NJ: Do you see the efforts this year both on the Hill and in the administration as complementary?
Langevin: I think that there is finally a good understanding both in Congress and the administration of just how serious this issue is, how great the threats are to our nation's security, and how urgent it is that we shore up our cyber vulnerabilities across all sectors: government, critical infrastructure and also the private sector.... We've got to work harder to stay one step ahead of the bad guys.
NJ: What do you think of the resignation of Homeland Security Department cybersecurity chief Rod Beckstrom?
Langevin: I thought that the resignation of Rod Beckstrom was unfortunate. Rod was a great asset to our cyber efforts and I really enjoyed working with him, and it's certainly a shame to lose him. Unfortunately, he was given the nearly impossible task of coordinating cyber policy from within one agency, and I don't know that he had the resources or the support that he really needed to get the job done.
NJ: You are not in favor of putting the National Security Agency in charge of cybersecurity?
Langevin: I think that the NSA has a lot to offer with respect to cybersecurity. The NSA has a number of incredibly talented people, and it has a strong role to play in protecting our nation from cyber attacks. However... I believe that an issue which is as large and complex as cybersecurity shouldn't be the domain of just one agency, and these efforts really need to be coordinated both at a policy and budgetary level from the White House.
NJ: What legislation might you support on cybersecurity?
Langevin: I think we're going to need to see a mix of legislation, regulation, incentives and awareness-raising steps to improve the security of our networks. I'm waiting to see the release of the administration's 60-day review on cyber policy, and I hope that will help guide our efforts in the months and years to come and highlight some security gaps that need to be filled. I will additionally be working to implement the recommendations of the CSIS Commission on Cybersecurity, of which I was proud to be a co-chair, and if that means introducing legislation to more directly codify the findings of the CSIS commission to see those enacted to law, then I will do that.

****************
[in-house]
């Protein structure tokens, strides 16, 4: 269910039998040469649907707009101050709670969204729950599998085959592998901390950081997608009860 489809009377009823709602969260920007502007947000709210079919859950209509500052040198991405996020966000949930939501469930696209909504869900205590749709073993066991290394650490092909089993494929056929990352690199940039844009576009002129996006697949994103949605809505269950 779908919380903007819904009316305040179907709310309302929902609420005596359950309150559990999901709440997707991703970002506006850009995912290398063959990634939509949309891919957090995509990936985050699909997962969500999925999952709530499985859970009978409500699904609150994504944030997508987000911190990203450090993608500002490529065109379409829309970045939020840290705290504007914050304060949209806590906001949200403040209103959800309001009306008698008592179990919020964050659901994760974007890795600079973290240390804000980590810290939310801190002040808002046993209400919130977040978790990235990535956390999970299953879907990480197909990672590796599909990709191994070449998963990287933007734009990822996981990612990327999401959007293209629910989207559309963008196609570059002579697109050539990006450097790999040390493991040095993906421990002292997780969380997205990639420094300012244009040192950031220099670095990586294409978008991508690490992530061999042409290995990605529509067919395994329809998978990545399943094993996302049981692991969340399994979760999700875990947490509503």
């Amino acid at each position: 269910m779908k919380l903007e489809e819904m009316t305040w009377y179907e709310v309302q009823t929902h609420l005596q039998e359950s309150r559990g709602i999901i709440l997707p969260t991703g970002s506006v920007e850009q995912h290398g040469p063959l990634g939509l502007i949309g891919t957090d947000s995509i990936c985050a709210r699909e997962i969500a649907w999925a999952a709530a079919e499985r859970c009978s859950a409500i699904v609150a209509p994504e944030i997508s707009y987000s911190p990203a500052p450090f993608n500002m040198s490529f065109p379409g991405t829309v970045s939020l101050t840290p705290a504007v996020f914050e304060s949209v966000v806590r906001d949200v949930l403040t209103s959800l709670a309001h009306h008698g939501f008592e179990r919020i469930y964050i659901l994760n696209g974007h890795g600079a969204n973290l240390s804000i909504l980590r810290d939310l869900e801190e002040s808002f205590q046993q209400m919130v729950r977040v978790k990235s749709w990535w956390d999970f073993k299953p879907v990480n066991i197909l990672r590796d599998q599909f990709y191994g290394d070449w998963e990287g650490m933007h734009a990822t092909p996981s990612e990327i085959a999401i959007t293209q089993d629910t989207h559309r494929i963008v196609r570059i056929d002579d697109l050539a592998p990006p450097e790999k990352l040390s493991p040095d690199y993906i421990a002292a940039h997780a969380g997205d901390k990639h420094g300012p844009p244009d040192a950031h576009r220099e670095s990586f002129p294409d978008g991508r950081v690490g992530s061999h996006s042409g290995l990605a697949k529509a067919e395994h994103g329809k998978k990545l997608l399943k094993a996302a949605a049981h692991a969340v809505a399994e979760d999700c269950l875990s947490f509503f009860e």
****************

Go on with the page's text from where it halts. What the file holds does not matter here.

NJ: What do you think of the Rockefeller-Snowe bill?
Langevin: Well, I'm still reviewing the legislation, but it's unlikely that I would support putting the responsibility for cybersecurity in the Department of Commerce. I would still stand by the findings of the CSIS report that said that cybersecurity needs to be coordinated at the highest levels of the White House within the administration so that both policy and budget authority can be coordinated across agencies. This issue is too big, I believe, and too important for it to reside in just one single agency, including the NSA. It is my strong preference that the administration follow the recommendations of the CSIS report and create a special assistant to the president for cyberspace and that there be a national office for cyberspace within the White House. I know that the administration right now is conducting a 60-day review, I've had the opportunity to talk to Melissa Hathaway, and I support the administration's efforts of the 60-day review.
NJ: The private sector seems nervous about some of the legislation in Congress. Do you think it's important to make sure the private sector doesn't face any extra burdens with any of this legislation?
Langevin: The private sector has to understand that they control a lot of our nation's critical infrastructure. It's not just about shutting down their business. If our banking sector is affected, that means our economy is affected. If the electric grid is shut down, it's not just about shutting down a business entity that doesn't have other consequences; this could seriously impact a whole sector or region of the country -- if not the entire country itself -- and we can't just sit back and allow the private sector to say, "Don't worry, we've got this one." Critical infrastructure is just too important to our security and to our economy.... The Y2K issue is a good model to follow....
I hope that the country never faces a cyber 9/11, but certainly that is something that keeps me up late at night, something that concerns me, and I'm going to do everything I can to work with my colleagues and the administration to prevent a cyber 9/11 from occurring in this country.
CongressDaily's Chris Strohm also contributed to this report.